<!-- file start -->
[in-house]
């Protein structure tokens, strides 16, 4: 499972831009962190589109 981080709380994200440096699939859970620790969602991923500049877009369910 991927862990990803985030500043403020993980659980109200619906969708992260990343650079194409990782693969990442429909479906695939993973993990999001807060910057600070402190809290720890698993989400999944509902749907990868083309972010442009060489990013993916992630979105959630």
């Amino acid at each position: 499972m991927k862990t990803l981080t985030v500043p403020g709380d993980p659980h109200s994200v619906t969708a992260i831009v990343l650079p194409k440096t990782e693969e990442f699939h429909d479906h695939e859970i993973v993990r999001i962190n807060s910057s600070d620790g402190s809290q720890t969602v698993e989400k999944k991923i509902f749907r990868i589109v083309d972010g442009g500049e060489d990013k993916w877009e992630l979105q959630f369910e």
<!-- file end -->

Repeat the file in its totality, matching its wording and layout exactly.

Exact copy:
[in-house]
């Protein structure tokens, strides 16, 4: 499972831009962190589109 981080709380994200440096699939859970620790969602991923500049877009369910 991927862990990803985030500043403020993980659980109200619906969708992260990343650079194409990782693969990442429909479906695939993973993990999001807060910057600070402190809290720890698993989400999944509902749907990868083309972010442009060489990013993916992630979105959630």
């Amino acid at each position: 499972m991927k862990t990803l981080t985030v500043p403020g709380d993980p659980h109200s994200v619906t969708a992260i831009v990343l650079p194409k440096t990782e693969e990442f699939h429909d479906h695939e859970i993973v993990r999001i962190n807060s910057s600070d620790g402190s809290q720890t969602v698993e989400k999944k991923i509902f749907r990868i589109v083309d972010g442009g500049e060489d990013k993916w877009e992630l979105q959630f369910e």